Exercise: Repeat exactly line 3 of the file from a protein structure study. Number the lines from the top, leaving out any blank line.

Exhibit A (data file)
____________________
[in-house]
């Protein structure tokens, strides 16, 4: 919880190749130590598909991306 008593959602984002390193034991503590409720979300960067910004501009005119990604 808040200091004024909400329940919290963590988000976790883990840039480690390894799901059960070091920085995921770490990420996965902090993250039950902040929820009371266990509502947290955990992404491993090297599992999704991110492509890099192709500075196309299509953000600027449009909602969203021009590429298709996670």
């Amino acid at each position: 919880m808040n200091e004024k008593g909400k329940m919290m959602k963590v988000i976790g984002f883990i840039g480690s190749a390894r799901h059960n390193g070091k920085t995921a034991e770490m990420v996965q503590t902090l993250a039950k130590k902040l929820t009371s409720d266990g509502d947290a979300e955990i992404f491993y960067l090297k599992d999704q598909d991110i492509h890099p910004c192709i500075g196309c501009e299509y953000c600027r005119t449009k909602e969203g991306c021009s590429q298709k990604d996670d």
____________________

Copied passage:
């Amino acid at each position: 919880m808040n200091e004024k008593g909400k329940m919290m959602k963590v988000i976790g984002f883990i840039g480690s190749a390894r799901h059960n390193g070091k920085t995921a034991e770490m990420v996965q503590t902090l993250a039950k130590k902040l929820t009371s409720d266990g509502d947290a979300e955990i992404f491993y960067l090297k599992d999704q598909d991110i492509h890099p910004c192709i500075g196309c501009e299509y953000c600027r005119t449009k909602e969203g991306c021009s590429q298709k990604d996670d």